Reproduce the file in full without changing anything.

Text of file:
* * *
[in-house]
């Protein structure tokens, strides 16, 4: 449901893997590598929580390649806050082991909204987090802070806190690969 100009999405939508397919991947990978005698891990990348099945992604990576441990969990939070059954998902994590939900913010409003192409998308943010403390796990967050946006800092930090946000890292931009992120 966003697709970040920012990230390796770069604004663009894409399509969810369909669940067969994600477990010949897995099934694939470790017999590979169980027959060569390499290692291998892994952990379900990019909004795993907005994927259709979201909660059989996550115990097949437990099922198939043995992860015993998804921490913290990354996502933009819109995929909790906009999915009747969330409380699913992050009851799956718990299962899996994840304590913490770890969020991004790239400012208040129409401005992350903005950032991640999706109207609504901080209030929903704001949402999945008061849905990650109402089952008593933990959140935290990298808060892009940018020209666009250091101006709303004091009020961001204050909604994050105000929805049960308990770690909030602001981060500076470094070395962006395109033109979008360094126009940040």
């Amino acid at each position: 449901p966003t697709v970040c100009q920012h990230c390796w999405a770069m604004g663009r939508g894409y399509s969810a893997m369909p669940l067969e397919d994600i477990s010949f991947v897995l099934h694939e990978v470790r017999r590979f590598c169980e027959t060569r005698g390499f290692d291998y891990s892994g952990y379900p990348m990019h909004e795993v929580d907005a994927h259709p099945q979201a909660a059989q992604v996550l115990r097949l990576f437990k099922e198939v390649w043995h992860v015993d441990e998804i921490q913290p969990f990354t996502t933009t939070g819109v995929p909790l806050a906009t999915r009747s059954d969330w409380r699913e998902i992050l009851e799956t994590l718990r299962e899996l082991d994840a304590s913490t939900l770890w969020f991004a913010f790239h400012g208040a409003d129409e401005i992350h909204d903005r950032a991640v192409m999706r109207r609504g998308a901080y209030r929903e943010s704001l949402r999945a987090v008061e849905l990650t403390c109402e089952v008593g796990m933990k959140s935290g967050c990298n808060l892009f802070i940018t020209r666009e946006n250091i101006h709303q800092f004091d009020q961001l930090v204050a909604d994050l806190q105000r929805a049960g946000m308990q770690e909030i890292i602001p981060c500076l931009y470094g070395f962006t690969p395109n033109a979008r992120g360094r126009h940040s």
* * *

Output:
[in-house]
């Protein structure tokens, strides 16, 4: 449901893997590598929580390649806050082991909204987090802070806190690969 100009999405939508397919991947990978005698891990990348099945992604990576441990969990939070059954998902994590939900913010409003192409998308943010403390796990967050946006800092930090946000890292931009992120 966003697709970040920012990230390796770069604004663009894409399509969810369909669940067969994600477990010949897995099934694939470790017999590979169980027959060569390499290692291998892994952990379900990019909004795993907005994927259709979201909660059989996550115990097949437990099922198939043995992860015993998804921490913290990354996502933009819109995929909790906009999915009747969330409380699913992050009851799956718990299962899996994840304590913490770890969020991004790239400012208040129409401005992350903005950032991640999706109207609504901080209030929903704001949402999945008061849905990650109402089952008593933990959140935290990298808060892009940018020209666009250091101006709303004091009020961001204050909604994050105000929805049960308990770690909030602001981060500076470094070395962006395109033109979008360094126009940040």
């Amino acid at each position: 449901p966003t697709v970040c100009q920012h990230c390796w999405a770069m604004g663009r939508g894409y399509s969810a893997m369909p669940l067969e397919d994600i477990s010949f991947v897995l099934h694939e990978v470790r017999r590979f590598c169980e027959t060569r005698g390499f290692d291998y891990s892994g952990y379900p990348m990019h909004e795993v929580d907005a994927h259709p099945q979201a909660a059989q992604v996550l115990r097949l990576f437990k099922e198939v390649w043995h992860v015993d441990e998804i921490q913290p969990f990354t996502t933009t939070g819109v995929p909790l806050a906009t999915r009747s059954d969330w409380r699913e998902i992050l009851e799956t994590l718990r299962e899996l082991d994840a304590s913490t939900l770890w969020f991004a913010f790239h400012g208040a409003d129409e401005i992350h909204d903005r950032a991640v192409m999706r109207r609504g998308a901080y209030r929903e943010s704001l949402r999945a987090v008061e849905l990650t403390c109402e089952v008593g796990m933990k959140s935290g967050c990298n808060l892009f802070i940018t020209r666009e946006n250091i101006h709303q800092f004091d009020q961001l930090v204050a909604d994050l806190q105000r929805a049960g946000m308990q770690e909030i890292i602001p981060c500076l931009y470094g070395f962006t690969p395109n033109a979008r992120g360094r126009h940040s």